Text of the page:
Benjamin Waterhouse to John Adams
Leyden 21st of May 1781
Almost every body here is preparing for the fair which opens next Thursday, and as this is Leyden-’Lection I was saying to my companion that it was a pity Master Charles was not here that he might see that a Dutchman can be merry when he is resolved upon it. And John seems to wish it so much, that I thought I would write to you and if you had no objection we should have the little Gentlemans company. We thought he would perhaps find some of his Countrymen in Amsterdam who having as much leisure as curiosity would accompany him here. At this time every one turns the best side outwards and the Dutchmen and Women try to look pleasant. The vast number of tents—merchandize—the different nations, together with a multitude of things to be seen as sights— would perhaps both please and instruct my little friend. This idea together with that of the pleasure of his company for a day or two induces me to request you would let him come.1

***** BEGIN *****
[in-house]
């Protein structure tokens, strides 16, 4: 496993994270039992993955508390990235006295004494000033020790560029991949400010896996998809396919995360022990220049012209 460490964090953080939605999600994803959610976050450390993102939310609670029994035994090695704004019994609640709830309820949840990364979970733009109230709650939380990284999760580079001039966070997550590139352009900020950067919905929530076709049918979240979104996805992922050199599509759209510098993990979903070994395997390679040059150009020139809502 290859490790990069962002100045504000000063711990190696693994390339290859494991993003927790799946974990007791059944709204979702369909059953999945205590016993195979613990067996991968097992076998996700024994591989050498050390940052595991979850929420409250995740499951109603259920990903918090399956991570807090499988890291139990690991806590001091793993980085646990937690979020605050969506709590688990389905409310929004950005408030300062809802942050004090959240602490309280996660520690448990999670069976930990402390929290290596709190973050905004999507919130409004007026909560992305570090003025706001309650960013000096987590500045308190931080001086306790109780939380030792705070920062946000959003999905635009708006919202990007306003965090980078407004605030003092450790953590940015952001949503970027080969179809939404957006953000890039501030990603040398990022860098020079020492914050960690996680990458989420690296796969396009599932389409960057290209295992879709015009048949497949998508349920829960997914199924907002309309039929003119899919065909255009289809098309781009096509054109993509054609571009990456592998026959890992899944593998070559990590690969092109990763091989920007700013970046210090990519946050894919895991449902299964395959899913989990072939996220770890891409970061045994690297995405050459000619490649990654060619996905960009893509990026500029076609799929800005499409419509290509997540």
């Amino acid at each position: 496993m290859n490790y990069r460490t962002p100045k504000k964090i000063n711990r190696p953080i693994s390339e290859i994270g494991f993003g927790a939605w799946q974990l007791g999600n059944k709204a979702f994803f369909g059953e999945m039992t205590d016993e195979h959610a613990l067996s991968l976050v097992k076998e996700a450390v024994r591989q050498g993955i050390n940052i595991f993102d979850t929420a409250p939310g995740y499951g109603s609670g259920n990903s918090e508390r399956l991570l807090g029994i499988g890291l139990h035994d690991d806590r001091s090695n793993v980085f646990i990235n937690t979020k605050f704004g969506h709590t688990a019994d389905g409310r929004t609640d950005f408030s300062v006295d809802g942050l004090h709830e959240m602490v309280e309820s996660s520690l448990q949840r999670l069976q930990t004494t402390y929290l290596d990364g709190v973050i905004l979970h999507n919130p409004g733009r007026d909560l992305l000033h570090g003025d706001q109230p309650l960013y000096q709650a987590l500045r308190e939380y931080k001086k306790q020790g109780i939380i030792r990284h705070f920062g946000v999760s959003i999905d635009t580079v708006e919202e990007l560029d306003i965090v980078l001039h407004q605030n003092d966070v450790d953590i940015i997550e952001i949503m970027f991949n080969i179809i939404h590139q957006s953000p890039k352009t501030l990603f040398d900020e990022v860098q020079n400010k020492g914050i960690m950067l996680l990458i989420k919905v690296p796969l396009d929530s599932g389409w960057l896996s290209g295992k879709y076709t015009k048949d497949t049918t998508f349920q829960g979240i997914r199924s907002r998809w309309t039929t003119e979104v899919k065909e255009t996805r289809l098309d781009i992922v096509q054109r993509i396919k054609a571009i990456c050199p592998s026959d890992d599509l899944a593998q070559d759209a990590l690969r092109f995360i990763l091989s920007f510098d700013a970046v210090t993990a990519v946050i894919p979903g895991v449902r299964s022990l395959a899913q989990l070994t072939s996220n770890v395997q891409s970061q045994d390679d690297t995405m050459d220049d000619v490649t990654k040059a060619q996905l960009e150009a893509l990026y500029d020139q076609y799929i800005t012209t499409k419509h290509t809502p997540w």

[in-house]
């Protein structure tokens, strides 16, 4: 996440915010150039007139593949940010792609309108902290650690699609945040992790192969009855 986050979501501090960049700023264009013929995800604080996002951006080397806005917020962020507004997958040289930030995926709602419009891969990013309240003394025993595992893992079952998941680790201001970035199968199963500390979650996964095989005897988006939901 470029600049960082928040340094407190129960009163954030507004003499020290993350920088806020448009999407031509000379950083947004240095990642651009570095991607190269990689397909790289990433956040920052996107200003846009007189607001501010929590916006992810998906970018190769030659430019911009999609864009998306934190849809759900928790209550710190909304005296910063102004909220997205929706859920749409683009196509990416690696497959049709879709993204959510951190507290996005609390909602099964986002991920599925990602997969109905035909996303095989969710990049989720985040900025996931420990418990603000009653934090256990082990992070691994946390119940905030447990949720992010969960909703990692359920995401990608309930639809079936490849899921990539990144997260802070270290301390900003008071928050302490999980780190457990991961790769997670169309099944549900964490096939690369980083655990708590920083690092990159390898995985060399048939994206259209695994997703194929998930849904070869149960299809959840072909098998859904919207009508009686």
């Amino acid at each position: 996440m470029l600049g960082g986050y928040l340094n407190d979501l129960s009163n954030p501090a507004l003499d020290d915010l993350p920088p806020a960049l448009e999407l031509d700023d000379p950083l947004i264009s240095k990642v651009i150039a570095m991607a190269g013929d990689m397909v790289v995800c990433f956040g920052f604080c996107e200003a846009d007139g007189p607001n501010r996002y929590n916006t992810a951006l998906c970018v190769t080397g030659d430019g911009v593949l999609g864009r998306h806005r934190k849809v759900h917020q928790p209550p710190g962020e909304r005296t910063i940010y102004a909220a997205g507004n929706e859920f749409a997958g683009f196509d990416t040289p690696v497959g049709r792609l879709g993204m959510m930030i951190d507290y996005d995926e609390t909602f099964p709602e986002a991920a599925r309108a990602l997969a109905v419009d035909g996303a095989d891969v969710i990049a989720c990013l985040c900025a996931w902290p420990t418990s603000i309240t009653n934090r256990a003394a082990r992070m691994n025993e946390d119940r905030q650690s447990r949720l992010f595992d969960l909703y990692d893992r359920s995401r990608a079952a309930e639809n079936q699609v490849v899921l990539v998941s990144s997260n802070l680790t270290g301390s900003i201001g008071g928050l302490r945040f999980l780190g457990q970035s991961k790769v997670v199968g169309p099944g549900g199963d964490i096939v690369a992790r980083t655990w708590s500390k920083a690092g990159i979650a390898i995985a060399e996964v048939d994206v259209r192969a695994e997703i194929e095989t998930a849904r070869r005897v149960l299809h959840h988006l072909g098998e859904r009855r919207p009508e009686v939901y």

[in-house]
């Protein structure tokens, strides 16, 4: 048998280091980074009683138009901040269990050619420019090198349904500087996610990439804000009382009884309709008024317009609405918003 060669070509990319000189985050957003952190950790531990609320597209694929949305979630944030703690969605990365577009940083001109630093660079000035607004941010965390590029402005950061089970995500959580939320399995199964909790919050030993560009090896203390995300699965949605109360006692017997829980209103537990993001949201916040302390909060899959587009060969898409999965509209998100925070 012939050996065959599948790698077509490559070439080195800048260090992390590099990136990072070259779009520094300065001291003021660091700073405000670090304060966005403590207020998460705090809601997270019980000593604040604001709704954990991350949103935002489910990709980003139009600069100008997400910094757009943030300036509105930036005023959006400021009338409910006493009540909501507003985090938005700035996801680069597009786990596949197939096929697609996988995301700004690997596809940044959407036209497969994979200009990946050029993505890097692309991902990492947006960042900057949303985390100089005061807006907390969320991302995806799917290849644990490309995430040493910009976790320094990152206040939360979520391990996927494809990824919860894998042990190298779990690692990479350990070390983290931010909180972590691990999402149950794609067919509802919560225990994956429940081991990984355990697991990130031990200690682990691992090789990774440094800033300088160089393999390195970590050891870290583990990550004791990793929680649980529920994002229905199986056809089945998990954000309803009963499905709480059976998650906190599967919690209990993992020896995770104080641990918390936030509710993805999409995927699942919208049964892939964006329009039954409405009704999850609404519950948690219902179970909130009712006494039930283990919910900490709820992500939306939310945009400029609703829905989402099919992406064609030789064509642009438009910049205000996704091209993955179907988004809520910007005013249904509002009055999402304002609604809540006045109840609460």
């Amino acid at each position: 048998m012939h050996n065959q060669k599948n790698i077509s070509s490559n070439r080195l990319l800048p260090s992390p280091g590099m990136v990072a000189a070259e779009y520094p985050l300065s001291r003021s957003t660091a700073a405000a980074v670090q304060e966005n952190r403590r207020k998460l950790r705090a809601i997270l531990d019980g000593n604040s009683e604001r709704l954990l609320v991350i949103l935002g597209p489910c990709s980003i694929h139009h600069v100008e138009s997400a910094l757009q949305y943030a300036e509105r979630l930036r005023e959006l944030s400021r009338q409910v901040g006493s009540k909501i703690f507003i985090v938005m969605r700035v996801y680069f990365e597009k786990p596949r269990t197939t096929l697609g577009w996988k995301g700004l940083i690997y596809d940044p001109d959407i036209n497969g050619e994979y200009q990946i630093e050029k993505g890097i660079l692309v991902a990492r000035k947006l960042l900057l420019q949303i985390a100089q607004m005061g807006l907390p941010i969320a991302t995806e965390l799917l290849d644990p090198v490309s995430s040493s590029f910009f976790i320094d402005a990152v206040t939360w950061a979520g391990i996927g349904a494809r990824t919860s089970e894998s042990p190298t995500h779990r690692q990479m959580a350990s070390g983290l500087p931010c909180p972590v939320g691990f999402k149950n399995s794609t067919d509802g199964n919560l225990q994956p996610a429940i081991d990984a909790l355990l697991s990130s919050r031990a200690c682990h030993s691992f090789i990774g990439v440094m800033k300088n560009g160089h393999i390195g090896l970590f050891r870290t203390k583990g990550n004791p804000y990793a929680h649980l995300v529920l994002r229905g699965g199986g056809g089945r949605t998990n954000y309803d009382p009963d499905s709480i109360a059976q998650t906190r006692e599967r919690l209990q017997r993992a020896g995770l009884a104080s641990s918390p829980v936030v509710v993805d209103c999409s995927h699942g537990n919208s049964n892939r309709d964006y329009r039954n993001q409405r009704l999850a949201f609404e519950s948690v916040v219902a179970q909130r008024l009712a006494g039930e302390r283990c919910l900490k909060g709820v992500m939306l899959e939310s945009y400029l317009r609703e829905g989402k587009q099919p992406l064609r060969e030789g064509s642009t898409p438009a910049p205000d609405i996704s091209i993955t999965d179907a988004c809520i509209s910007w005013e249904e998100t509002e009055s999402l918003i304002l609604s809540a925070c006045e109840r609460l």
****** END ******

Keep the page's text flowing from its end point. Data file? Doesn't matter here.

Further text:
It is with no small pleasure I inform you that John adheres to his studies with a constancy rarely seen at that age, and what is happy for him the adding to his knowledge does not diminish his flesh. We have no news. With my best compliments to Mr. Dana and Mr. Thaxter, I remain with great respect your humble servt.,
RC (Adams Papers).